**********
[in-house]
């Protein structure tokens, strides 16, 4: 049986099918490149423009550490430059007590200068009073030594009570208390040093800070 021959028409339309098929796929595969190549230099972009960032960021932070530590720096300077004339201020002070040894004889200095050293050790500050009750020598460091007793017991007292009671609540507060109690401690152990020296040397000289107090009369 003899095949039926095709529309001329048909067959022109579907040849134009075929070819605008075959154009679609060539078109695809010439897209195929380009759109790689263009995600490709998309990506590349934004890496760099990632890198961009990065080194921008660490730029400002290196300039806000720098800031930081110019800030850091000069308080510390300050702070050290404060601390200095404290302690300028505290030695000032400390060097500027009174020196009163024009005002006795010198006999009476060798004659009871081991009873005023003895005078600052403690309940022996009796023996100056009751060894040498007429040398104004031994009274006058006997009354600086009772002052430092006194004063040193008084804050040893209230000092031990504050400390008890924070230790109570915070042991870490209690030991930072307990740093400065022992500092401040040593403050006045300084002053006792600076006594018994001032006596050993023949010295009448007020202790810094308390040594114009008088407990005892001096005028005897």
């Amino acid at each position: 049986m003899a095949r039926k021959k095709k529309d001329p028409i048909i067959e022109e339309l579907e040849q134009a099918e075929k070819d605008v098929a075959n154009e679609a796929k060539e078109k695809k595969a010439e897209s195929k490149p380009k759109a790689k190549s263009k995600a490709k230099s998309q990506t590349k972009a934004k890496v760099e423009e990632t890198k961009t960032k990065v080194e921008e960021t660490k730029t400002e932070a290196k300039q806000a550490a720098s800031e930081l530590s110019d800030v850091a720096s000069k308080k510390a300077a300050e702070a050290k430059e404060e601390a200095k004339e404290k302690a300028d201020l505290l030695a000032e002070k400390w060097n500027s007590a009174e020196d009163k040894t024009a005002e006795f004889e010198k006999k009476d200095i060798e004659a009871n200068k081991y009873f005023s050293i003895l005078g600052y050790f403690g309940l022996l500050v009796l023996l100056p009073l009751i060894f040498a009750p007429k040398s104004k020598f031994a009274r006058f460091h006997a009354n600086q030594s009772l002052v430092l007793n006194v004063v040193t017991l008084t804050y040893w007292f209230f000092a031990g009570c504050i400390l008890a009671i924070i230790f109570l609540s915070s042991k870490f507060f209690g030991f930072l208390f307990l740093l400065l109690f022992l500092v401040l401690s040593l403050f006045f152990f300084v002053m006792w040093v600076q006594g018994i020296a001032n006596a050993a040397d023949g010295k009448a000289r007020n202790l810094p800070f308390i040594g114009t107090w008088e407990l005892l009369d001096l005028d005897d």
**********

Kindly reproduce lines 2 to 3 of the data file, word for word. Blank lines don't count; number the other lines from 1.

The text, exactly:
């Protein structure tokens, strides 16, 4: 049986099918490149423009550490430059007590200068009073030594009570208390040093800070 021959028409339309098929796929595969190549230099972009960032960021932070530590720096300077004339201020002070040894004889200095050293050790500050009750020598460091007793017991007292009671609540507060109690401690152990020296040397000289107090009369 003899095949039926095709529309001329048909067959022109579907040849134009075929070819605008075959154009679609060539078109695809010439897209195929380009759109790689263009995600490709998309990506590349934004890496760099990632890198961009990065080194921008660490730029400002290196300039806000720098800031930081110019800030850091000069308080510390300050702070050290404060601390200095404290302690300028505290030695000032400390060097500027009174020196009163024009005002006795010198006999009476060798004659009871081991009873005023003895005078600052403690309940022996009796023996100056009751060894040498007429040398104004031994009274006058006997009354600086009772002052430092006194004063040193008084804050040893209230000092031990504050400390008890924070230790109570915070042991870490209690030991930072307990740093400065022992500092401040040593403050006045300084002053006792600076006594018994001032006596050993023949010295009448007020202790810094308390040594114009008088407990005892001096005028005897």
């Amino acid at each position: 049986m003899a095949r039926k021959k095709k529309d001329p028409i048909i067959e022109e339309l579907e040849q134009a099918e075929k070819d605008v098929a075959n154009e679609a796929k060539e078109k695809k595969a010439e897209s195929k490149p380009k759109a790689k190549s263009k995600a490709k230099s998309q990506t590349k972009a934004k890496v760099e423009e990632t890198k961009t960032k990065v080194e921008e960021t660490k730029t400002e932070a290196k300039q806000a550490a720098s800031e930081l530590s110019d800030v850091a720096s000069k308080k510390a300077a300050e702070a050290k430059e404060e601390a200095k004339e404290k302690a300028d201020l505290l030695a000032e002070k400390w060097n500027s007590a009174e020196d009163k040894t024009a005002e006795f004889e010198k006999k009476d200095i060798e004659a009871n200068k081991y009873f005023s050293i003895l005078g600052y050790f403690g309940l022996l500050v009796l023996l100056p009073l009751i060894f040498a009750p007429k040398s104004k020598f031994a009274r006058f460091h006997a009354n600086q030594s009772l002052v430092l007793n006194v004063v040193t017991l008084t804050y040893w007292f209230f000092a031990g009570c504050i400390l008890a009671i924070i230790f109570l609540s915070s042991k870490f507060f209690g030991f930072l208390f307990l740093l400065l109690f022992l500092v401040l401690s040593l403050f006045f152990f300084v002053m006792w040093v600076q006594g018994i020296a001032n006596a050993a040397d023949g010295k009448a000289r007020n202790l810094p800070f308390i040594g114009t107090w008088e407990l005892l009369d001096l005028d005897d």